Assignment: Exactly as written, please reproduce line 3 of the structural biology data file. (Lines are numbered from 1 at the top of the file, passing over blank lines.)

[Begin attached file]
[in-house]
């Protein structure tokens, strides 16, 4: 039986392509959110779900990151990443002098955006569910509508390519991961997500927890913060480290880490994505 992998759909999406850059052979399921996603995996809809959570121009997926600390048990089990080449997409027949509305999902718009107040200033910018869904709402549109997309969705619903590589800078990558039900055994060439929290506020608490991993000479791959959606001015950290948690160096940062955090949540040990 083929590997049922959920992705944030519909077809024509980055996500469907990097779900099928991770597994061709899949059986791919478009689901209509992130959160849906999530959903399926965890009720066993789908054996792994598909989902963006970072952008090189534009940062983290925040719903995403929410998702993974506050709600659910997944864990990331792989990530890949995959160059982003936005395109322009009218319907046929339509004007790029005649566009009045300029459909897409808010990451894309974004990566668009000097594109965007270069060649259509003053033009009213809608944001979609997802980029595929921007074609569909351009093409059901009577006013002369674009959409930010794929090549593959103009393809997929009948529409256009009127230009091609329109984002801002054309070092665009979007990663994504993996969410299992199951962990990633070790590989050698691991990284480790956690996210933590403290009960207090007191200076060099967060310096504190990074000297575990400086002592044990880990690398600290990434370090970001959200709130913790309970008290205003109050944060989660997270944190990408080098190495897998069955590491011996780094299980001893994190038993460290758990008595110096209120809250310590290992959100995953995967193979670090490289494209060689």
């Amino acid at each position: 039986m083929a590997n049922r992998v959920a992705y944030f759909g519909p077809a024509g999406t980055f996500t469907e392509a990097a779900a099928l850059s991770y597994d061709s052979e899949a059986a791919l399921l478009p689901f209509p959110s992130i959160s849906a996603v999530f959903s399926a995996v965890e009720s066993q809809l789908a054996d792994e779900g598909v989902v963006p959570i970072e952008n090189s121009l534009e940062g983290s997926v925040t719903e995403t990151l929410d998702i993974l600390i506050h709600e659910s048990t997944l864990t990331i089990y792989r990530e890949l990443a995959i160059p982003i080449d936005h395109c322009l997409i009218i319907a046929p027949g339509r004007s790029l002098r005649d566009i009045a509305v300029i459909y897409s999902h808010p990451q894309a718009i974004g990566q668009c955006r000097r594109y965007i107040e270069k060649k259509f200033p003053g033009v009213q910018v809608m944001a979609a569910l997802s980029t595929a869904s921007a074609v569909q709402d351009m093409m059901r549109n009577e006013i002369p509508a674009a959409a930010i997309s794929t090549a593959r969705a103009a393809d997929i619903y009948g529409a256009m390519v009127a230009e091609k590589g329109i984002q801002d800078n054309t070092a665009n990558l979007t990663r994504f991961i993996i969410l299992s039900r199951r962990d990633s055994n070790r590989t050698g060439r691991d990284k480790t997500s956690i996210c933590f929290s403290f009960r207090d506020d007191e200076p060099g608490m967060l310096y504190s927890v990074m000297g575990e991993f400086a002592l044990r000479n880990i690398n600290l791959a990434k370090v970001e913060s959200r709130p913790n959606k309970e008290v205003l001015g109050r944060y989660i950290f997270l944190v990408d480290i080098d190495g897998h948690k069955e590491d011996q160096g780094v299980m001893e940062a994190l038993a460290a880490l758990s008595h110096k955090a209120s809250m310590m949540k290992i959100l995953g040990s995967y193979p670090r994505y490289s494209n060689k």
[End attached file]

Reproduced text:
């Amino acid at each position: 039986m083929a590997n049922r992998v959920a992705y944030f759909g519909p077809a024509g999406t980055f996500t469907e392509a990097a779900a099928l850059s991770y597994d061709s052979e899949a059986a791919l399921l478009p689901f209509p959110s992130i959160s849906a996603v999530f959903s399926a995996v965890e009720s066993q809809l789908a054996d792994e779900g598909v989902v963006p959570i970072e952008n090189s121009l534009e940062g983290s997926v925040t719903e995403t990151l929410d998702i993974l600390i506050h709600e659910s048990t997944l864990t990331i089990y792989r990530e890949l990443a995959i160059p982003i080449d936005h395109c322009l997409i009218i319907a046929p027949g339509r004007s790029l002098r005649d566009i009045a509305v300029i459909y897409s999902h808010p990451q894309a718009i974004g990566q668009c955006r000097r594109y965007i107040e270069k060649k259509f200033p003053g033009v009213q910018v809608m944001a979609a569910l997802s980029t595929a869904s921007a074609v569909q709402d351009m093409m059901r549109n009577e006013i002369p509508a674009a959409a930010i997309s794929t090549a593959r969705a103009a393809d997929i619903y009948g529409a256009m390519v009127a230009e091609k590589g329109i984002q801002d800078n054309t070092a665009n990558l979007t990663r994504f991961i993996i969410l299992s039900r199951r962990d990633s055994n070790r590989t050698g060439r691991d990284k480790t997500s956690i996210c933590f929290s403290f009960r207090d506020d007191e200076p060099g608490m967060l310096y504190s927890v990074m000297g575990e991993f400086a002592l044990r000479n880990i690398n600290l791959a990434k370090v970001e913060s959200r709130p913790n959606k309970e008290v205003l001015g109050r944060y989660i950290f997270l944190v990408d480290i080098d190495g897998h948690k069955e590491d011996q160096g780094v299980m001893e940062a994190l038993a460290a880490l758990s008595h110096k955090a209120s809250m310590m949540k290992i959100l995953g040990s995967y193979p670090r994505y490289s494209n060689k």